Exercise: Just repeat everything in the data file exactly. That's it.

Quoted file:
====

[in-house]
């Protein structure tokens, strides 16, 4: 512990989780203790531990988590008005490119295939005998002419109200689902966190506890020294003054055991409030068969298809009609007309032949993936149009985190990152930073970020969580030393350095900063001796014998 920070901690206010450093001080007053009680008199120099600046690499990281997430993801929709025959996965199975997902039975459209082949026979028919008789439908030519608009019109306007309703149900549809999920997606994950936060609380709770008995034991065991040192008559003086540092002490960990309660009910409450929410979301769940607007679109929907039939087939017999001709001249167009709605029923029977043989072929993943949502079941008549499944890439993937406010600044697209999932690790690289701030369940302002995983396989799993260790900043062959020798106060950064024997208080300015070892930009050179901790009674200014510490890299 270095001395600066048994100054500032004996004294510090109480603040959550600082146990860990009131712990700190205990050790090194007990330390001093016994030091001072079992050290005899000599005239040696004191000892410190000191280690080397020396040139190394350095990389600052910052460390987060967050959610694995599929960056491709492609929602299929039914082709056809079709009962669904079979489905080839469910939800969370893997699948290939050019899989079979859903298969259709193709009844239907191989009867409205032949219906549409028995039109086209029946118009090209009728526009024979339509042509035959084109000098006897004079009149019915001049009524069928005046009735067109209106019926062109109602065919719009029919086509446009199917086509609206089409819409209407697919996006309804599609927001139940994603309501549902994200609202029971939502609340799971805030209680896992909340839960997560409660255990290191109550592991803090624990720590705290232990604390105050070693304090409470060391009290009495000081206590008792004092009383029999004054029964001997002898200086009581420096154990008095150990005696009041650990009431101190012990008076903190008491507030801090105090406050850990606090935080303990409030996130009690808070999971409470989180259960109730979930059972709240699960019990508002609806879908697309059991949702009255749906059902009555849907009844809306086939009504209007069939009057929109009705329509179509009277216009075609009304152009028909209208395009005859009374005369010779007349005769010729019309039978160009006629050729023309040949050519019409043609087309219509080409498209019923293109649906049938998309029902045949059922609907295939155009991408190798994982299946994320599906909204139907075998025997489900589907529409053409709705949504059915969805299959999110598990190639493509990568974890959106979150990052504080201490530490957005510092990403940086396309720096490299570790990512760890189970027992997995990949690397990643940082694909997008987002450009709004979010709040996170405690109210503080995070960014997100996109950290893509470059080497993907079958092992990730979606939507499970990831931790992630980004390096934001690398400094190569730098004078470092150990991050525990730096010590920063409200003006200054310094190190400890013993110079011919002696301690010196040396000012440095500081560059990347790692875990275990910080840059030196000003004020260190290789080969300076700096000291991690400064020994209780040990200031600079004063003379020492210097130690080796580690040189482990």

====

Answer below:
[in-house]
């Protein structure tokens, strides 16, 4: 512990989780203790531990988590008005490119295939005998002419109200689902966190506890020294003054055991409030068969298809009609007309032949993936149009985190990152930073970020969580030393350095900063001796014998 920070901690206010450093001080007053009680008199120099600046690499990281997430993801929709025959996965199975997902039975459209082949026979028919008789439908030519608009019109306007309703149900549809999920997606994950936060609380709770008995034991065991040192008559003086540092002490960990309660009910409450929410979301769940607007679109929907039939087939017999001709001249167009709605029923029977043989072929993943949502079941008549499944890439993937406010600044697209999932690790690289701030369940302002995983396989799993260790900043062959020798106060950064024997208080300015070892930009050179901790009674200014510490890299 270095001395600066048994100054500032004996004294510090109480603040959550600082146990860990009131712990700190205990050790090194007990330390001093016994030091001072079992050290005899000599005239040696004191000892410190000191280690080397020396040139190394350095990389600052910052460390987060967050959610694995599929960056491709492609929602299929039914082709056809079709009962669904079979489905080839469910939800969370893997699948290939050019899989079979859903298969259709193709009844239907191989009867409205032949219906549409028995039109086209029946118009090209009728526009024979339509042509035959084109000098006897004079009149019915001049009524069928005046009735067109209106019926062109109602065919719009029919086509446009199917086509609206089409819409209407697919996006309804599609927001139940994603309501549902994200609202029971939502609340799971805030209680896992909340839960997560409660255990290191109550592991803090624990720590705290232990604390105050070693304090409470060391009290009495000081206590008792004092009383029999004054029964001997002898200086009581420096154990008095150990005696009041650990009431101190012990008076903190008491507030801090105090406050850990606090935080303990409030996130009690808070999971409470989180259960109730979930059972709240699960019990508002609806879908697309059991949702009255749906059902009555849907009844809306086939009504209007069939009057929109009705329509179509009277216009075609009304152009028909209208395009005859009374005369010779007349005769010729019309039978160009006629050729023309040949050519019409043609087309219509080409498209019923293109649906049938998309029902045949059922609907295939155009991408190798994982299946994320599906909204139907075998025997489900589907529409053409709705949504059915969805299959999110598990190639493509990568974890959106979150990052504080201490530490957005510092990403940086396309720096490299570790990512760890189970027992997995990949690397990643940082694909997008987002450009709004979010709040996170405690109210503080995070960014997100996109950290893509470059080497993907079958092992990730979606939507499970990831931790992630980004390096934001690398400094190569730098004078470092150990991050525990730096010590920063409200003006200054310094190190400890013993110079011919002696301690010196040396000012440095500081560059990347790692875990275990910080840059030196000003004020260190290789080969300076700096000291991690400064020994209780040990200031600079004063003379020492210097130690080796580690040189482990």